One sign compared current NYPD Commissioner with Bull Connor.

Along the way we overheard a group of black gentlemen ahead of us joke that, “You’d think the good people of 5th Avenue would invite us up for snacks and a drink,” which left me laughing for a block or so.

Seeing so many NYPD along the march’s route, I couldn’t help but smile and wonder how tantalizing such a crowd was to them and how desperate they were to start frisking everyone in sight. I Tweeted comedian Jamie Kilstein (of Citizen Radio, who I just assumed would be at the march, although I had no idea) that he could probably come up with a better joke than I. Hopefully he does.
Towards the end of the march – the final destination was Mayor Mike’s house on 78th Street – we saw a group of young students with similar signs taped to their backs. One read, “I am: a high school student. I want: to not be bullied by authority.” I didn’t ask him what he thought of soda sizes.

(originally published at we’ll die when we’re dead)

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speaking, truth and power

It was recently suggested to me that the expression “speak truth to power” is a bankrupt expression, or, if not bankrupt entirely, a misleading testament to what is intended, required, and occurs in such an activity.  The argument for its bankruptcy, in brief, is that the expression implies that to address or correct the repressive, negative aspects of power what is required is that the reality of power’s actions and policies be revealed to them, that prior to such a revelation power is unaware of the negative, controlling, or repressive consequences of their practices, and that speaking the truth to power will facilitate awareness and in doing so will change their practices.  The argument contends that this is an absurd assumption for a number of reasons, though primarily because power is already aware of its actions’ consequences and this awareness does not and will not result in a change in the policies and practices.  This analysis intends to explore the phrase in light of Foucault’s interest in these concepts.  What will be more closely examined are the concepts ‘speaking,’ ‘truth,’ and ‘power’ as discussed by Foucault, as well as how putting speaking truth to power into practice might operate and if it might be of any merit.

I would like to begin by examining the concept of power, and consequently knowledge, for Foucault.  Foucault makes significant efforts to dissect and identify the many modes by which power can be understood.  It is important that power not be understood as merely one side of a binary.  This reduction is far too limited in scope and an inaccurate representation of the nature of power and how it operates.  Foucault says:


One should not assume a massive and primal condition of domination, a binary structure with ‘dominators’ on one side and ‘dominated’ on the other, but rather a multiform production of relations of domination which are partially susceptible of integration into overall strategies.[1]


Power is not located within a single site, it is not as readily found in the Sovereign today as it may have been at one time.  Despite the insistence of many to locate power purely in terms of Government or State, Foucault insists that “relations of power… extend beyond the limits of the State….”[2]  Instead, power is an elaborate conglomeration of relationships, a diffuse multiplicity of forces at work upon one another and with a myriad of localities and means by which it operates.  Foucault goes so far as to say that “power is ‘always already there’, that one is never ‘outside’ it, that there are no ‘margins’ for those who break with the system to gambol in.”[3]  The image here, of an existence, a frolicking even, without the controlling effects of the influence of power, is an image made possible in a conception of power in such a dominating/dominated binary.  In such a binary it seems possible for one to simply step outside of the struggle, to remove oneself from the attention of the dominating power in order to avoid domination.  Or, alternatively, it is a conception in which the alternative to being dominated is to simply work to locate oneself in the realm of the dominating.  However, for Foucault, power is much more subtle and ever-present, it is at work throughout the dynamics of our knowledges.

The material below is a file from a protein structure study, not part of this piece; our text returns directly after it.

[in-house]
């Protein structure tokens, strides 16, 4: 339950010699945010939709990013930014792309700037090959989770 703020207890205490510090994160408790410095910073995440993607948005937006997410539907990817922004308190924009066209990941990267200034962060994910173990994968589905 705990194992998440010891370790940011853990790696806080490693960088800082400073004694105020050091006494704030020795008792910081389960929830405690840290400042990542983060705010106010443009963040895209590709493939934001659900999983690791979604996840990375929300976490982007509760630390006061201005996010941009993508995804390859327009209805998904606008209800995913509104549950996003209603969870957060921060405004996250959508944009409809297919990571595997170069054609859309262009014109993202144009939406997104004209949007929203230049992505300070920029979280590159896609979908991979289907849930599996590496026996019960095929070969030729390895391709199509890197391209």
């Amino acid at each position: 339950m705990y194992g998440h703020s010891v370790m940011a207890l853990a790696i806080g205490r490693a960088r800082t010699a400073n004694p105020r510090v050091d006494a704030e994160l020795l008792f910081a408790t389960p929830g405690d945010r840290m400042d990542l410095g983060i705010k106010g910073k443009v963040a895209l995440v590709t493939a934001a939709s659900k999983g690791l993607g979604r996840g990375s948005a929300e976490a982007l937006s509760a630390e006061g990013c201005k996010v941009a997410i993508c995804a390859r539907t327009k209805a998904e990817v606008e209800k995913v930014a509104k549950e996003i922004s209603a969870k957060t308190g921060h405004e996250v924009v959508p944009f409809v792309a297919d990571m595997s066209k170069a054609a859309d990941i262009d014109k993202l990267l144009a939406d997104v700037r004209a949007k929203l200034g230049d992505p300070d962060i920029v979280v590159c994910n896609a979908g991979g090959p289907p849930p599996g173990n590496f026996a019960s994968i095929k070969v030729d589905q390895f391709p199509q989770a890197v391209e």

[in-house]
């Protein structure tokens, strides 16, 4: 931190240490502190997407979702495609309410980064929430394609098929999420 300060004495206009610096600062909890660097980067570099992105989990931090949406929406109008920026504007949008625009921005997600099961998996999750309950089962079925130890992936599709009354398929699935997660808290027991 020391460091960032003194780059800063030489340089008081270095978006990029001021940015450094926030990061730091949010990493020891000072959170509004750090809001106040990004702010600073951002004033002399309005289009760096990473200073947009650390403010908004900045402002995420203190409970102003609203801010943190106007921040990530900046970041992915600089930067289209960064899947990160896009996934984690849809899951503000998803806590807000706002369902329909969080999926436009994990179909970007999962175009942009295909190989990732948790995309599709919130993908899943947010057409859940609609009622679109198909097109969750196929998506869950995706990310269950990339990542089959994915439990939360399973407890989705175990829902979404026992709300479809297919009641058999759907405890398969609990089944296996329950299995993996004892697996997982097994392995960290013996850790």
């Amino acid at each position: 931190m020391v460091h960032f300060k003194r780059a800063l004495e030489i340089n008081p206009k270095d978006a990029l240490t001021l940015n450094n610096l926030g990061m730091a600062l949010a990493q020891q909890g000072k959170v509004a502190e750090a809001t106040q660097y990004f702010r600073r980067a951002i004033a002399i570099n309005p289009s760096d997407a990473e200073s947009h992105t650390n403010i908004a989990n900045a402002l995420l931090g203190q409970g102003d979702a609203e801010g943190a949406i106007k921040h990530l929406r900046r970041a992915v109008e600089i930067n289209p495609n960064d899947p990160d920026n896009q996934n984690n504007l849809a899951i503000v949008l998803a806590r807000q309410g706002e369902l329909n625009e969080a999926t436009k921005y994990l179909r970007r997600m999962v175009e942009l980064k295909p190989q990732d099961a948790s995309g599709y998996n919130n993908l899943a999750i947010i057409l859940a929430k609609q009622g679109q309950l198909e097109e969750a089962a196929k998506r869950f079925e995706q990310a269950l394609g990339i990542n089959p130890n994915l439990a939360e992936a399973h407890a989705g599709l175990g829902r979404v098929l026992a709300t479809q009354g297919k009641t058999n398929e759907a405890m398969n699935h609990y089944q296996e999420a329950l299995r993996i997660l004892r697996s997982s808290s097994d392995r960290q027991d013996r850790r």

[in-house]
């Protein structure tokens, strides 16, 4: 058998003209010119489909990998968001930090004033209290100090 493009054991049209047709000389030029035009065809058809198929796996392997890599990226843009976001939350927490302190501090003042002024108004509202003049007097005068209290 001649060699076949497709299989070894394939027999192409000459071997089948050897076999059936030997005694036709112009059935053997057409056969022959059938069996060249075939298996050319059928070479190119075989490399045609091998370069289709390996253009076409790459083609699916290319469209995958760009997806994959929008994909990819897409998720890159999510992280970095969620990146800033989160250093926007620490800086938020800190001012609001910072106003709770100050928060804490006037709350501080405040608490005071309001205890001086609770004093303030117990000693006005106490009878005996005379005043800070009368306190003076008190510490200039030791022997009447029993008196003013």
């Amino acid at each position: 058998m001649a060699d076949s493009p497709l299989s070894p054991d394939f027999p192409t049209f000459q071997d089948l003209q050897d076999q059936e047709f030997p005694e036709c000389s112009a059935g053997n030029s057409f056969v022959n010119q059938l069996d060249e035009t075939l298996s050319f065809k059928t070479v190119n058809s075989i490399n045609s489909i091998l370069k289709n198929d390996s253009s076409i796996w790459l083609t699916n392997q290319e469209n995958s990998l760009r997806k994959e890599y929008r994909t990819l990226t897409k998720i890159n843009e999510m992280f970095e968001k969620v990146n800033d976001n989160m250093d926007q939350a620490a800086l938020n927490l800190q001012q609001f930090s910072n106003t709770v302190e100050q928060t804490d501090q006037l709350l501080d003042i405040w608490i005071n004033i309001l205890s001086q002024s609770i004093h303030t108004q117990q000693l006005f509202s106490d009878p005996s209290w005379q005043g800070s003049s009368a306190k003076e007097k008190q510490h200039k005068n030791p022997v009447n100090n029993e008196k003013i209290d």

Throughout his work Foucault explicated how power, far from being solely negative and restrictive, far from being the entity whose primary object was to say “no,” was perhaps more aptly described as being the entity that defines both what activities and knowledges receive a “no” or are otherwise governed, controlled or ignored, as well as when and what we might say “yes” to.  Elsewhere Foucault writes, “The notion of repression is quite inadequate for capturing what is precisely the productive aspect of power…  [It] is a wholly negative, narrow, skeletal conception of power.”[4]  Part of the argument being made is that if such a narrow conception of power proved to be an accurate representation, power would be much more easily confronted.  Power, as such, would be met directly, it would be known by name, easily identified and located, and it would be hard to imagine that any given incarnation of power would be around, in such a way, for long.  Foucault points out, however, that power, while perhaps desiring or even disseminating this wholly negative conception (so that it may be misrecognized, unknown, and remain hidden), is not so easily recognized precisely because its positive, productive effects are so engrained within our societies as to be often unrecognizable as effects of power.  Foucault writes: